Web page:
Posts Tagged ‘helmet’

Ron and I were elated a few weeks ago when Noah actually expressed interest in something – something other than “Modern Warfare” and “Elder Scrolls” (which in case you are unaware, are video games). The moment he told us he wanted to learn how to snowboard, I sprinted to the computer and signed him up for lessons toot sweet. And wow! What a bargain! Three 2-hour lessons on Saturday mornings that included a lift ticket and equipment rental for a mere $99!

So, Friday after he arrived home from school, we headed to the board shop for a few supplies he said had to have for Saturday’s lesson since his snowmobile gear wouldn’t be “fly” enough for snowboarding. It was tough finding pants that fit his nearly 6 foot, 140 pound body but we finally settled on some candy apple red Burton ones. He also picked out some “sick” new gloves and a coordinating striped hat.

“I need a helmet,” he said. “My friends say I have to have one.” Then he jokingly pointed out a child’s Burton Star Wars one that looked like R2-D2.

After the checking the price tag on a few, the smart and thrifty mom in me said, “Ummm…no. You’re not going to need a helmet for a loooong time, especially when you’ll only be going about 2 miles an hour down the bunny hill for the next few weeks.”  I figured even if he got hit on the beginner’s hill, a 3 year old on skis wouldn’t be able to do much damage to him.

We went home and Noah organized all of his things for the next day. Then Saturday morning we all got up and were ready to head out the door by about 8:45. We had an hour drive and it was slippery so we wanted to get an early start for Noah’s 10:00 a.m. lesson. Ron went out to the car and waited while I gathered up two heaping armloads of stuff and cussed as I waddled out to load up unassisted.  Noah was already in the back seat waiting impatiently for me.

Figuring Noah would be thirsty after spending the entire day outside at the hill, I decided it would be a wise motherly thing to go back inside and get him a couple of bottles of water. After I handed off my load of stuff to Ron, I shut the car door and darted back toward the garage.

The last thing I should remember seeing (and I stress “should”) was this:

Then, I heard something that sounded a lot like this.

The next thing I knew, I was flat on my back in the garage floor. “What the…?” Then it hit me. Not realizing I had decided to run into the house to retrieve something else, Ron had pushed the garage remote.  As I was running inside, somehow I never saw the door closing and managed to hit my head square on the bottom of it.  The force of the blow sent me flying to the floor on my back and my head hit the concrete. I knew I was dead. Or pretty darned close.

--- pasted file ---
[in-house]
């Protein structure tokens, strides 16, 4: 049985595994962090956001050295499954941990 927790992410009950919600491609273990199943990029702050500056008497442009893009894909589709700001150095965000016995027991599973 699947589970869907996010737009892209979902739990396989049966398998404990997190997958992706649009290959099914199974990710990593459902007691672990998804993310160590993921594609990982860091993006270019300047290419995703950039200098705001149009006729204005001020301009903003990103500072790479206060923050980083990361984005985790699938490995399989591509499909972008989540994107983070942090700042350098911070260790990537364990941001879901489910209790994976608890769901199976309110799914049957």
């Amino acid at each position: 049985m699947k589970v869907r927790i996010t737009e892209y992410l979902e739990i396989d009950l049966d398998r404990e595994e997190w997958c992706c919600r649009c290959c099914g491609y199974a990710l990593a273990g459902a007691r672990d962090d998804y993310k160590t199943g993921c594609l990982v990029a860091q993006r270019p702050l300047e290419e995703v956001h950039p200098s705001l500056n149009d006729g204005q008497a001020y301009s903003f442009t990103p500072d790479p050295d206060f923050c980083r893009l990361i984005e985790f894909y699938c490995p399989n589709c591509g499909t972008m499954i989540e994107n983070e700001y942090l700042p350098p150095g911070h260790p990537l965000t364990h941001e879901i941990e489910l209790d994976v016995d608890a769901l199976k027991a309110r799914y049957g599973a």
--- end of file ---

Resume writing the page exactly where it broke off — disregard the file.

Is I lay there, I saw the garage door closing above me and waited for it to eventually reach my neck and slice my head off. Then I started wondering when the heck Ron was finally going to realize that I was splayed on the garage floor.

After what seemed like an eternity, the garage door did what it was supposed to do when bikes or dead bodies are in its path: it retreated. Then I heard the car door slam and Ron ran over and peeled me off the concrete. “What happened?” he said, lifting me up. “I thought you hit your head on the garage floor!!

“Duh! I did hit my head!” I said, rubbing the back of it. I had hit it so hard, I sounded like two coconuts knocking together. “How bad do I look?” I asked.

“There’s nothing. I can’t see a thing,” Ron said examining my face.

What? I hit my head twice – once gracefully on the garage door and the second time it ricocheted off the floor. How could I not be bleeding to death? He helped me to the car where I continued to sob, mostly because I realized how really bad it could have been.

“How’s the back of your head?” he asked rubbing it. I reached back and felt it. Weird. It felt fine. All of the fat I had been storing up on my head all winter must have cushioned the fall. Ron, an EMT, checked my pupils to make sure I wasn’t hemorrhaging and after giving me the green light, we headed off to the ski hill.

“I’m okay, Noah,” I assured my silent son in the back seat who was probably wondering how in the heck his loser mom didn’t see the garage door in front of her face and ran directly into it.  But I think he was also relieved he didn’t have any friends along to witness my Fred Flintstone impersonation.

We finally did get to the ski slope and when I ran to the mirror to have one more look, my face actually looked fine. It’s bruised right between the eyes and I have a microscopic scratch, but I’ve had gnat bites worse than this. And honestly, the swelling kind of ironed out some of those pesky wrinkles I’ve been fretting about for the last few years. I could shelf that Botox idea for a little bit longer…

We sat in the chalet for the day while Noah took his lessons. He started off with his instructor, Sam, on Dandy Hill and by the time lessons were over he was skiing the Sunshine Trail. It was mid afternoon when we saw Noah blaze down Ego Mountain by himself, a treacherous black diamond hill intended for experienced skiers and snowboarders and I regretted not buying the helmet for him.

I’m thinking that this week we’ll be shopping for two helmets. One for Noah to have at his next lesson and one for me to wear around the house.

Have you ever had a close call? Did something stupid but ended up being alright? Please comment!

Were you entertained reading about this mishap? Be sure to read one of my previous posts entitled Hit the Red Button! Hit the Red Button! .

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